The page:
Trailblazer Nancy Lieberman, one of the first scholarship recipients under Title IX, was hired by

On this Valentine's Day 2012, and in honor of the late and great Whitney Houston, I think it only appropriate to declare my love for something that has given me the "greatest love of all."

And just what is the greatest love of all? As Ms. Houston intoned, 26 years ago, "Learning to love yourself is the greatest love of all." In a phrase, self-respect. Pride.

God rest her soul, Whitney Houston inspired many with her voice. So sad that she didn't beat the odds. Nor did she heed her own four-octave words.

I am proud because against the odds and barriers I faced growing up, as many times as I was told "no, girls don't do that," as a sports-loving,tomboy who wanted nothing more than to meet the baseball, football, hockey and basketball players I saw on my TV screen, I've achieved accesibility beyond my wildest dreams.

My title is "Women's Sports Director, SRN Broadcasting & Marketing LLP."

Along with that, I have a desire to help others achieve their goals and dreams.

Today, I am free to express my passions fully. And most importantly, so can every other young woman with a dream to achieve.

So, right now, I want to say thank you to the most significant Supreme Court ruling that ever came my way, since women were given the right to vote:

TITLE complete me!

And by the way, Happy 40th Birthday!

In my guest-lecturing at college, many students have grown up under the benefits of Title IX.  Chicago native and LA Sparks' Candace Parker, in fact, stated at the beginning of the 15th season of the WNBA in 2011 that she couldn't remember a time when there was no WNBA.

Many other "millennials" aren't aware of the struggles of generations past.  

That may be a good thing, but anything forgotten is at risk of being lost. So I am here to remind those of the freedoms we have because of Title IX. 

The law states that:

"No person in the United States shall, on the basis of sex, be excluded from participation in, be denied the benefits of, or be subjected to discrimination under any education program or activity receiving Federal financial assistance...

United States Code Section 20 (source: Wikipedia)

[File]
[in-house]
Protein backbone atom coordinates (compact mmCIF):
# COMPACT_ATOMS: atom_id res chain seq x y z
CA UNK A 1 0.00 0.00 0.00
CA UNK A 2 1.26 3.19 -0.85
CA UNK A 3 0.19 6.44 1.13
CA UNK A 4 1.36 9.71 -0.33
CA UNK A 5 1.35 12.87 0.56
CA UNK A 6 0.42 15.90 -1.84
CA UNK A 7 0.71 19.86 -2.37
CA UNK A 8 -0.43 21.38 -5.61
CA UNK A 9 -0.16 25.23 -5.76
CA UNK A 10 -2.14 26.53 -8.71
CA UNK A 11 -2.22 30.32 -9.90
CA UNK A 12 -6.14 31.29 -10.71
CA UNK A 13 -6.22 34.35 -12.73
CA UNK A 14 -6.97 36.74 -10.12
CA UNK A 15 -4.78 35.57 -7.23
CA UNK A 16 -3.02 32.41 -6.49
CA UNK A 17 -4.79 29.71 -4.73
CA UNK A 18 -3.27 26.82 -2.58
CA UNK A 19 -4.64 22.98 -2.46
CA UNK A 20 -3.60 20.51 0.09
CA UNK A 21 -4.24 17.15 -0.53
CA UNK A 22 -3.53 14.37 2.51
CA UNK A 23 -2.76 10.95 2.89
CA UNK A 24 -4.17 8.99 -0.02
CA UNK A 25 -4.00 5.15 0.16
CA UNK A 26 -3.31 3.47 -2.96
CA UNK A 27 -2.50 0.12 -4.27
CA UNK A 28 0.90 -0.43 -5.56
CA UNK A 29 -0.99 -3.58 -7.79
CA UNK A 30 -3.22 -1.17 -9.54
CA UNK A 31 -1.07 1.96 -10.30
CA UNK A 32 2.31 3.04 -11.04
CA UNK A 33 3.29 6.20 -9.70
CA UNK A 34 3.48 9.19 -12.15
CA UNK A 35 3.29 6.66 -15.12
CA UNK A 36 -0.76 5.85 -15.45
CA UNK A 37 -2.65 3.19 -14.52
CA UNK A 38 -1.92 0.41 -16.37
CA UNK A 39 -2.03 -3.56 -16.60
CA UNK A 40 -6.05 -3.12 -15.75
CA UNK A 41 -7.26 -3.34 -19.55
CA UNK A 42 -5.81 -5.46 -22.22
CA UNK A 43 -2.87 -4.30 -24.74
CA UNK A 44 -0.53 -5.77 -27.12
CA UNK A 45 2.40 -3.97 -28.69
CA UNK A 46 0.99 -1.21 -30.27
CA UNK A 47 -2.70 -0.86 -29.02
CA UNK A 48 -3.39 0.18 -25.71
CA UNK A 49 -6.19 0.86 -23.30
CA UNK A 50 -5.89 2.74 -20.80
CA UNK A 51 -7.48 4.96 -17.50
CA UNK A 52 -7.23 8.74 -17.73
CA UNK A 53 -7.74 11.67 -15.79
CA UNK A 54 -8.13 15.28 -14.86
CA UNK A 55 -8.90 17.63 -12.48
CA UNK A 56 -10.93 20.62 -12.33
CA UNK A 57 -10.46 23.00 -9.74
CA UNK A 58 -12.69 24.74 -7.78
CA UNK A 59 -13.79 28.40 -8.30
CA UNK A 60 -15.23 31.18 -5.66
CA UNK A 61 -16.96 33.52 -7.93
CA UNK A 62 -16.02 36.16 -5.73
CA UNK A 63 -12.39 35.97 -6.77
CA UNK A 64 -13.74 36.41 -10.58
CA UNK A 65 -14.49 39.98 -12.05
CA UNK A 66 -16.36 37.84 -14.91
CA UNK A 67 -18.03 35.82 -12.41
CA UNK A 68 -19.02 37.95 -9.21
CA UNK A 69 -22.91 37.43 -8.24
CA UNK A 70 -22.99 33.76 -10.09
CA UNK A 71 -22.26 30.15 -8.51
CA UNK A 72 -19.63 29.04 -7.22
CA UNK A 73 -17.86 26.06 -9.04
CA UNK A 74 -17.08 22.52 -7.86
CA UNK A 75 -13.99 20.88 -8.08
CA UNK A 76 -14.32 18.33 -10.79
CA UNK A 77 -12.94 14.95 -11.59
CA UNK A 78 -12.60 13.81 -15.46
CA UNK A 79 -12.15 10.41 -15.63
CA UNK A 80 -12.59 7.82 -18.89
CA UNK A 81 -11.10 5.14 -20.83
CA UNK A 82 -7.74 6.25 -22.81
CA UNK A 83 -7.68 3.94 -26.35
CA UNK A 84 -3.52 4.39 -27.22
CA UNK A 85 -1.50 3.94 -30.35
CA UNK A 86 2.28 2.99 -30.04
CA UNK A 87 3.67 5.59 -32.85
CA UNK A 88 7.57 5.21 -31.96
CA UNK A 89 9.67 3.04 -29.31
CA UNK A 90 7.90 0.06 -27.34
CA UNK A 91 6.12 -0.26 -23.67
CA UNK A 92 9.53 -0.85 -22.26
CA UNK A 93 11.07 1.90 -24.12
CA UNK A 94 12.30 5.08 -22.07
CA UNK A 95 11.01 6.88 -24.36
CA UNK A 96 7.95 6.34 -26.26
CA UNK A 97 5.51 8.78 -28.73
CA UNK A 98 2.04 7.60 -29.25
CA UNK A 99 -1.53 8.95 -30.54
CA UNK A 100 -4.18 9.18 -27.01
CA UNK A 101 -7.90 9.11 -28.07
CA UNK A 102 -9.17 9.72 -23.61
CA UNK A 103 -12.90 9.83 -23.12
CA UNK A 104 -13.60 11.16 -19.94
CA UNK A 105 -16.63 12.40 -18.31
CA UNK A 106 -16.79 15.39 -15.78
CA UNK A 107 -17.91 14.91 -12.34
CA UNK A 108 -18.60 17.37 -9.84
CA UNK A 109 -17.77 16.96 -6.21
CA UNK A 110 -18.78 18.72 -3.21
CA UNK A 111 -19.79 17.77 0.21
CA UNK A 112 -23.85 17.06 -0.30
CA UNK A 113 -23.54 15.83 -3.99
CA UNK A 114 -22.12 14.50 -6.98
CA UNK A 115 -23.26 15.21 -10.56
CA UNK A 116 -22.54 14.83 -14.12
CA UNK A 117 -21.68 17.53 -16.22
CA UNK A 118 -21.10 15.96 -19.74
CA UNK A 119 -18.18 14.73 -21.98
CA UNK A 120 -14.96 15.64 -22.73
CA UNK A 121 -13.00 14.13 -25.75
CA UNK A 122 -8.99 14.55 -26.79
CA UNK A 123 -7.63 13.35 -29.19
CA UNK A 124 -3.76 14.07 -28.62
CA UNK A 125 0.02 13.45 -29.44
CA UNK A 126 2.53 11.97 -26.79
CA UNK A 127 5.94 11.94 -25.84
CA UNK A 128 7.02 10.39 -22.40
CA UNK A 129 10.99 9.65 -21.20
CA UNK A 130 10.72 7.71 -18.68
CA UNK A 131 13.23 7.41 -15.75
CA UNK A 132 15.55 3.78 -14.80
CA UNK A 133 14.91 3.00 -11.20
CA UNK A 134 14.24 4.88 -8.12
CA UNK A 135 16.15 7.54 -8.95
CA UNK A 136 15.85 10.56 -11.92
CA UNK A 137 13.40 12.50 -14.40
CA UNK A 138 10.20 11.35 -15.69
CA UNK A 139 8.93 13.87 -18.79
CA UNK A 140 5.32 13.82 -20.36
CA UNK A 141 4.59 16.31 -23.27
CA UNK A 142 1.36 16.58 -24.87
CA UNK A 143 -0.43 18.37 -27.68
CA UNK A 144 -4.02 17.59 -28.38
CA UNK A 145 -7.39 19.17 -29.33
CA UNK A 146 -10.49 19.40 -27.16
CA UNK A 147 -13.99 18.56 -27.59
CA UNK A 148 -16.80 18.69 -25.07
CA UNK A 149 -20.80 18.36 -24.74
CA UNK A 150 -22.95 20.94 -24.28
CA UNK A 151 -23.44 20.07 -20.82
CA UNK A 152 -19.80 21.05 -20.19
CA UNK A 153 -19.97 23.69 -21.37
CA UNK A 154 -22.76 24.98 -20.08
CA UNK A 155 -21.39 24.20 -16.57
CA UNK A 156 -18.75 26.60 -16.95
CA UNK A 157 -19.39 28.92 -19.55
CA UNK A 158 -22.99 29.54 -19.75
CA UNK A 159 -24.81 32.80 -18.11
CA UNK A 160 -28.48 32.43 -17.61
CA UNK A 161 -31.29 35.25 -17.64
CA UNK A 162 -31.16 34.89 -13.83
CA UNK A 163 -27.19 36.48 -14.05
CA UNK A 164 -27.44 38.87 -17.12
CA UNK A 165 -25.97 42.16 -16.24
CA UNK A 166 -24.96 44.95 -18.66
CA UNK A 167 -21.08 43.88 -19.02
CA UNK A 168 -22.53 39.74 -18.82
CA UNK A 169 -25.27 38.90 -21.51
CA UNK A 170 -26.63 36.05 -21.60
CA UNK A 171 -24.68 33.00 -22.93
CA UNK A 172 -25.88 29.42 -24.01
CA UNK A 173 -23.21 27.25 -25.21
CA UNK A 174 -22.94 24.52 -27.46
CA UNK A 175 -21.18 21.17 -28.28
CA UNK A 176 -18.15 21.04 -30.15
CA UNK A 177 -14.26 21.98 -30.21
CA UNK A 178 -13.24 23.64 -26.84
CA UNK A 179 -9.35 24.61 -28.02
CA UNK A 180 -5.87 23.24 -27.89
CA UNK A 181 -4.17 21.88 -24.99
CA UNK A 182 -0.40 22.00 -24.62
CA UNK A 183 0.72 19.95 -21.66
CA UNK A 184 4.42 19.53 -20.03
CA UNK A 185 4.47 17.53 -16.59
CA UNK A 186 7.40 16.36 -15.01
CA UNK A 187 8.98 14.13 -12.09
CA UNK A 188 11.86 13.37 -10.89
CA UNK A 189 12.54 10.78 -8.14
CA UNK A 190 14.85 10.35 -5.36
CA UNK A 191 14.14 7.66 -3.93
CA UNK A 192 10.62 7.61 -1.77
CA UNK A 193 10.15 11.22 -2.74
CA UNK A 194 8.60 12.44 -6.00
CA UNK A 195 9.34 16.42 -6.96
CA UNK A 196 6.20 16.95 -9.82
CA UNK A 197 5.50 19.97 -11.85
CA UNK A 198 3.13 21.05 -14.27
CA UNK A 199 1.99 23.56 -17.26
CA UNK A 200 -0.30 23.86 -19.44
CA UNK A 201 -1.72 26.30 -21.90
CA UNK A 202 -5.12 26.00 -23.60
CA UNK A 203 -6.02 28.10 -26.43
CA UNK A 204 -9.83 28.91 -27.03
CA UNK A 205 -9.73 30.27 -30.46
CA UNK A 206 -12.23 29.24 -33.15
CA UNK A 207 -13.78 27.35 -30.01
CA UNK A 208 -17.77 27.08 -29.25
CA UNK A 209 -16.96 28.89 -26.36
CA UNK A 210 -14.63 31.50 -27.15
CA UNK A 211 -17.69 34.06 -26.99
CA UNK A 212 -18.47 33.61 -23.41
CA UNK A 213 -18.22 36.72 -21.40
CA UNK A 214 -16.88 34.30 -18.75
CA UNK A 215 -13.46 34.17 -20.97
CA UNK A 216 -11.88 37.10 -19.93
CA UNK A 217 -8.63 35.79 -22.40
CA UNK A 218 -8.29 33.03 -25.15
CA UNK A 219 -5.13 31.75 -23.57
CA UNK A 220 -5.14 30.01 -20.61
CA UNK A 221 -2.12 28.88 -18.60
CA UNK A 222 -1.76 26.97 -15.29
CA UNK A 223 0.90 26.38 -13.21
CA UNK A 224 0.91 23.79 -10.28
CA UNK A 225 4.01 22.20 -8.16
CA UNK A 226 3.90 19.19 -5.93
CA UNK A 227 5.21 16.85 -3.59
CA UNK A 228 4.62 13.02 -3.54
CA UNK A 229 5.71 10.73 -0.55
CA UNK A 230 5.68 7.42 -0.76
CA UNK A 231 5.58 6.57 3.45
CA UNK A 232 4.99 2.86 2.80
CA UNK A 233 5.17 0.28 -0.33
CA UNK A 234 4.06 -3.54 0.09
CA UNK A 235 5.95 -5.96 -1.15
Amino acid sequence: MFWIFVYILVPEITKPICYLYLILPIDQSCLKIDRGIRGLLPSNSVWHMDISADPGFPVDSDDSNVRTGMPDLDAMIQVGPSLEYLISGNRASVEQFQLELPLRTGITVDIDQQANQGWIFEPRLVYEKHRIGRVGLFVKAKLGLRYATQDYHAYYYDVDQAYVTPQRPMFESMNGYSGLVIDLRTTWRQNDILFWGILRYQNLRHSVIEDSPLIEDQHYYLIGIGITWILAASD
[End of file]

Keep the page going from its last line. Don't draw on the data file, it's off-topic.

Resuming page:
Title IX, as we know it today, was passed into law on June 23, 1972.

Not bad for a kid who was told, at age six,  by the local park district supervisor, that "Girls don't play t-ball. Girls play tennis."  

To my baseball-loving self, that was a slap in the face. To which I stood up and became an activist for equal access everywhere and for everyone.

If this country isn't about the freedom to be our best selves, what is this country about, anyway?

"Baseball's what gets inside of you. It lights you up...."

Jimmy Dugan (Tom Hanks) "A League of their Own," 1992.

Title IX gave me the freedom to pursue my dreams.

Today, I am proud to be a sports journalist and broadcaster.  I have co-hosted a sports radio talk show, a formidable and weekly challenge I treasured. I've had the opportunity to interview the best in every game known to man....Michael Jordan....Nancy Lieberman.....Patrick Kane....Pat Summitt....Geno Auriemma....Ryne Sandberg....Jonathon Toews...Jennie Finch....Greg  Maddox...Monica Abbott...Ozzie Guillen....Candace Parker....Abby Wambach...and the list goes on and on.

 And I'm not the only one who benefited, clearly.

Without Title IX, there would be:

*No  athletic scholarships for women 

*No opportunities beyond the college level, if that

*No WNBA/Chicago Sky

*No National Professional Fastpitch Softball League/Chicago Bandits (and consequently, no 2011 Championship)

*No 1,600-seat Rosemont Stadium, the state-of-the-art National Fastpitch Softball stadium that opened in 2011, and will host the NPF Championships this year

*No equal access to athletic facilities 

*No Women's World Cup

*No NCAA Women's Championships

*No glory for Chicago native Cammie Granato, the first woman elected into the NHL Hall of Fame, after leading the US Women's Hockey Team to a gold medal in 1998.

*No medals for Jennie Finch and the members of the US Olympic Women's Softball Team

*No head-butting drama of the 2011 Women's World Cup

*No Nike sports bra moment for Brandi Chastain in the 1999 Women's World Cup

*No ESPN The Body issue, featuring men and women athletes.

And the list goes on and on.

The only women's sports I remember clearly growing up were individual pursuits-swimming, tennis, gymnastics, equestrian events, and track and field. Speed skating, because of  gold medalist Bonnie Blair in the late 80's and 90's, and earlier, medalists Anne Henning, and Dianne Holum, who trained in the Chicago area. Only gymnastics and swimming had team components.

I also remember the time that women were also considered too weak to run a marathon. That was shattered when Joan Benoit Samuelson, who won Olympic gold in 1984, also won the first Chicago marathon.

 In the documentary "In the Game," (which everyone should see) Chicago Sky coach Pokey Chatman remembered when she first went to college, in 1987, "Title IX was just kicking in," she said. "I didn't hear anyone saying 'I want to coach women's basketball.' Today, I get to see the residuals at every single level." 

I attended the Chicago Sky's kickoff of a yearlong celebration for Title IX at the Young Women’s Leadership Charter School in Chicago to celebrate the 40th anniversary of Title IX.

There, girls are training to be leaders. I was very pleased to talk with them about their own experiences. I asked them if women were the "weaker sex," as my broadcast partners stated from time to time. I treasure the answer given by Keyana Gage, a 12th grader at the school, who spoke for them all when she proudly stated:

"We can do everything a man can do."

Heck, kid, you can do more. Just believe. 



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